The main topic of discussion over the last few weeks has been the Federal Aviation Administration’s (FAA) notice of proposed rulemaking (NPRM) for Remote ID for drones that was released right after Christmas last year.
The NPRM as laid out in the 319-page document has the potential to put the future of drone innovation in the US at risk, according to DJI. The Chinese drone maker states that it strongly supports Remote ID for drones, but “not like this,” and warns people against the FAA’s “deeply flawed” NPRM.
Today, DJI’s Brendan Schulman, VP of policy & legal affairs, posted an article in which he states that DJI strongly supports drone Remote ID, but “not like this.”
DJI wants governments to require Remote ID for drones, but the FAA has proposed a complex, expensive, and intrusive system that would make it harder to use drones in America, and that jeopardizes the success of the Remote ID initiative. Instead, we support a simpler, easier, and free version of Remote ID that doesn’t need a cellular connection or a service subscription.
Schulman continues to explain that the FAA’s “deeply flawed” NPRM puts the future of drone innovation in the US at risk and makes the connection to license plates that are required for cars.
Everyone understands why cars need license plates: Drivers have to be accountable. But what if instead of just a license plate, your car was also legally required to be connected via the internet to a privately run car-tracking service that charged you an annual fee of about 20% of your car’s value, and stored six months of your driving data for government scrutiny? Would you think the government had gone too far?
DJI has long been a proponent for Remote ID for drones, and Schulman participated in the FAA’s Remote ID Aviation Rulemaking Committee (ARC) that ultimately recommended: “For drones flying under existing FAA rules to perform Remote ID via a radio broadcast, with network solutions an optional alternative.”
Drones that would broadcast Remote ID information would satisfy the FAA’s requirements, but more importantly, the technology would be easy and inexpensive to implement, resulting in high levels of compliance.
Over the past few years, DJI has shown how Remote ID for drones can work. First, the company launched AeroScope in 2017, which comes in both a mobile and a fixed setup that can identify modern DJI drones that fly in the vicinity. Late in 2019, DJI also demonstrated how Remote ID for drones can be made available on smartphones so that law enforcement agents would be able to identify drones that are flying near them.
However, DJI states that for mysterious reasons, the FAA has decided to go against the ARC’s recommendations and also deviate from Europe’s broadcast-based Remote ID initiative. ARC now proposes an expensive and burdensome set of rules for both hobbyist and commercial drone pilots. The FAA claims that their proposal of a Remote ID system for drones that uses both broadcasting and networking technology would be “more complete.”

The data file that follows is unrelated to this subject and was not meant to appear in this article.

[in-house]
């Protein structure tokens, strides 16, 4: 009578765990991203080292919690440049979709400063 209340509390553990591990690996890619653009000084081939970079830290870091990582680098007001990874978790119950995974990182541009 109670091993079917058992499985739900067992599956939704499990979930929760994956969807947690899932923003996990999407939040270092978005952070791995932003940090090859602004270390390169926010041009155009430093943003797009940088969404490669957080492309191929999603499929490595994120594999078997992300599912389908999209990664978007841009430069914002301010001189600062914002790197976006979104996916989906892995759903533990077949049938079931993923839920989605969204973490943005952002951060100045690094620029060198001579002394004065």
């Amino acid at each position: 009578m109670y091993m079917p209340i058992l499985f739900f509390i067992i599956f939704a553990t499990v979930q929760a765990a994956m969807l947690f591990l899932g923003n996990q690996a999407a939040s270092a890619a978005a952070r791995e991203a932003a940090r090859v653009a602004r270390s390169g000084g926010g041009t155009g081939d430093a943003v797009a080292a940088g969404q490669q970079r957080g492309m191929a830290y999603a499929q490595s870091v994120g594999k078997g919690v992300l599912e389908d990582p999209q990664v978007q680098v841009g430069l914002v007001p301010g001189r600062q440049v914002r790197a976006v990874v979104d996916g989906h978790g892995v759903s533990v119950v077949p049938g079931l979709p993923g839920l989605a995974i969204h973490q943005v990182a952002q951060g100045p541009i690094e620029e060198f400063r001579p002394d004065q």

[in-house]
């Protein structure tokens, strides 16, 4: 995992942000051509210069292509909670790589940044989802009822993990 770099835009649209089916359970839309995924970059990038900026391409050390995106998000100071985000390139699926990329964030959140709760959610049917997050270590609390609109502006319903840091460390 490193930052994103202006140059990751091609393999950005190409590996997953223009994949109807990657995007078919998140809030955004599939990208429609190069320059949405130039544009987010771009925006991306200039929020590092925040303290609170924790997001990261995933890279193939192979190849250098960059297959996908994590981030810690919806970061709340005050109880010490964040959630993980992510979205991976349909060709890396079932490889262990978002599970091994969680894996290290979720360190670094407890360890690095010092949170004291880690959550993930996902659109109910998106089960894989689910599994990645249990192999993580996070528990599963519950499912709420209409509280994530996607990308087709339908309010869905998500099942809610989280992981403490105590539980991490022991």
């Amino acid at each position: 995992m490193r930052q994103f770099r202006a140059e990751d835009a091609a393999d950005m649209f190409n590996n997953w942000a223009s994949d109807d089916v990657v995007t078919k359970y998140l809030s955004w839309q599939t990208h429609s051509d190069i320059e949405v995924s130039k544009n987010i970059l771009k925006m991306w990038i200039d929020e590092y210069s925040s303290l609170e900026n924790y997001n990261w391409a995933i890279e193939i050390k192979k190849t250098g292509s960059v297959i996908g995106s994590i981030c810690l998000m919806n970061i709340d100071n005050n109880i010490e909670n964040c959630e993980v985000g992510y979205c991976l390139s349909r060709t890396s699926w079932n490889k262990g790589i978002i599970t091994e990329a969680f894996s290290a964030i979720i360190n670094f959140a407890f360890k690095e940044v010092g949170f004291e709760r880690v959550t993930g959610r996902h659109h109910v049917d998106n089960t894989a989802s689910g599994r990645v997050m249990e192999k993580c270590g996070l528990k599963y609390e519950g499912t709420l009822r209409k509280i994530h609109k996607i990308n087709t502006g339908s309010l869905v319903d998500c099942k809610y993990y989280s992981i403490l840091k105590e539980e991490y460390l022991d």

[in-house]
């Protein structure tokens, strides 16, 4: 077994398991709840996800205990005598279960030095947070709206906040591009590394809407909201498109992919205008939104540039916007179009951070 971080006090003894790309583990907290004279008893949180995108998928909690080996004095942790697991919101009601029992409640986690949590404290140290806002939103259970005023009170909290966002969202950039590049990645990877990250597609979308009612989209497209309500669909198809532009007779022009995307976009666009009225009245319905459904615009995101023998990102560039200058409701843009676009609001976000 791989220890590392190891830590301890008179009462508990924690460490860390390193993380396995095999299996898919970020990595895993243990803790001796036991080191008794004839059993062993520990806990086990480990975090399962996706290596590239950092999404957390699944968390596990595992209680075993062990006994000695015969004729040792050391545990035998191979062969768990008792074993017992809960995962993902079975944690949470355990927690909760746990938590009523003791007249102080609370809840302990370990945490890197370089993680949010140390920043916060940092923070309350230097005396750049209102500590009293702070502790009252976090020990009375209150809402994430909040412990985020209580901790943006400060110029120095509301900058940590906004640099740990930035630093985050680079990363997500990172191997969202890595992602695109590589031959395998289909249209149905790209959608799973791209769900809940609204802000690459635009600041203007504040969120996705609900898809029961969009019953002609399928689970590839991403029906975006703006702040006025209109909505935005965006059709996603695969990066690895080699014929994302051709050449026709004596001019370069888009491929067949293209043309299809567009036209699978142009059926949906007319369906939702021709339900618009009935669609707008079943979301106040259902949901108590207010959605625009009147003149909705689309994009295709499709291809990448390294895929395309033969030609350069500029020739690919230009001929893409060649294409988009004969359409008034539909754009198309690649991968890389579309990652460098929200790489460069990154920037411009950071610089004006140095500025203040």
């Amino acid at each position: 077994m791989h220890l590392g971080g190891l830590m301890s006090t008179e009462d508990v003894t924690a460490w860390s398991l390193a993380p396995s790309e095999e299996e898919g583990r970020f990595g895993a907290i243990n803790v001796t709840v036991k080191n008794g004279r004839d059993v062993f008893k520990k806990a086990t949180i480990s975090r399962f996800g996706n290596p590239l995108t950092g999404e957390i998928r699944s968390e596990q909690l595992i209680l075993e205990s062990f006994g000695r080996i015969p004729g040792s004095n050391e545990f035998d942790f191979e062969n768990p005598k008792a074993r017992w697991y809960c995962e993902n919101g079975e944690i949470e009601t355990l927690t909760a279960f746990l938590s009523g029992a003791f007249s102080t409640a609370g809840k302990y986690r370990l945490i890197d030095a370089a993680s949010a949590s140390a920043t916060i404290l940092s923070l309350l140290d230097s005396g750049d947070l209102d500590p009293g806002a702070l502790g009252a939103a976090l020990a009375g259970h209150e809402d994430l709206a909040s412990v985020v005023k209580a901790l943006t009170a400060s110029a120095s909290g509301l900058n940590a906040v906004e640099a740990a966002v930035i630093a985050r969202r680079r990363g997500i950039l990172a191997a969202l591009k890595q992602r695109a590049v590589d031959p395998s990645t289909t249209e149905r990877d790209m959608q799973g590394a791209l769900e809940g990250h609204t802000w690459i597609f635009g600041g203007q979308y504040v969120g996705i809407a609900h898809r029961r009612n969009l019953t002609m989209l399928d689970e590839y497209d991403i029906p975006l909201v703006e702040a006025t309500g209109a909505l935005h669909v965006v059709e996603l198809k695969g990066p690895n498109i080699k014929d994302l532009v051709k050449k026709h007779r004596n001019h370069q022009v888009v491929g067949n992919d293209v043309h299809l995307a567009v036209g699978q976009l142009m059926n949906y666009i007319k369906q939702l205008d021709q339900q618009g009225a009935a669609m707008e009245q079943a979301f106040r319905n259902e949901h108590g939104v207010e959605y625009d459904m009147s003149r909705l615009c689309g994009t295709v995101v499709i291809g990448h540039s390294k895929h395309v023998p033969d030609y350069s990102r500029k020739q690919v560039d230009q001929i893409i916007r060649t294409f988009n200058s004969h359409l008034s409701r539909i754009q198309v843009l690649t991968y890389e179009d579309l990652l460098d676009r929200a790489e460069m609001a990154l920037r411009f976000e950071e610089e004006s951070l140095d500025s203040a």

Schulman continues to warn against the FAA’s “deeply flawed” NPRM, saying:
The FAA proposal has prompted an intensely negative response from the drone community, including serious commercial operators who otherwise support the need for Remote ID. That does not bode well for compliance rates. Rather than fostering a culture of compliance, this proposal risks creating a culture of circumvention that could doom the entire Remote ID endeavor.
It remains a mystery why the FAA has diverged so far from the advice it received from 74 stakeholders who devoted their summer to the cause. It may be that security agencies influential on this topic insisted on a panopticon of total awareness, without recognizing that the high costs it imposes may actually thwart the comprehensive solution they need. It may also be that influential companies with visions of future complex drone operations, or new captured sources of recurring revenue, urged expensive forms of control for all other drone operators, even if they unfairly constrain the applications that are already saving lives and improving jobs today. Whatever the reasons behind the startling departure from a reasonable Remote ID rule, the FAA should be transparent with the public about them, so the thousands of people who will submit official comments can be truly informed.
The article ends with an explanation of how to make your voice heard and how to submit your comments to the FAA before the deadline of March 2, 2020.
We wholeheartedly agree with DJI and Brendan Schulman. DroneDJ is pro-Remote ID, and we recognize how it will help to unleash the added value that drones bring to our society, and how it will help to make the skies safer for everybody.
However, we feel that Remote ID for drones should be implemented in the least expensive and burdensome way for drone operators, while still providing the identifying information to law enforcement agencies. We applaud DJI as the only drone manufacturer in the US that has shown practical and useful solutions such as AeroScope and drone-to-phone technologies to solve the Remote ID challenge.
We hope that the FAA will reconsider its “deeply flawed” NPRM for Remote ID. In the meantime, we will keep writing about the shortcomings of the proposal, and will help concerned commercial and recreational drone operators voice their concerns.
What do you think about the FAA’s “deeply flawed” NPRM for Remote ID for drones? Let us know in the comments below.
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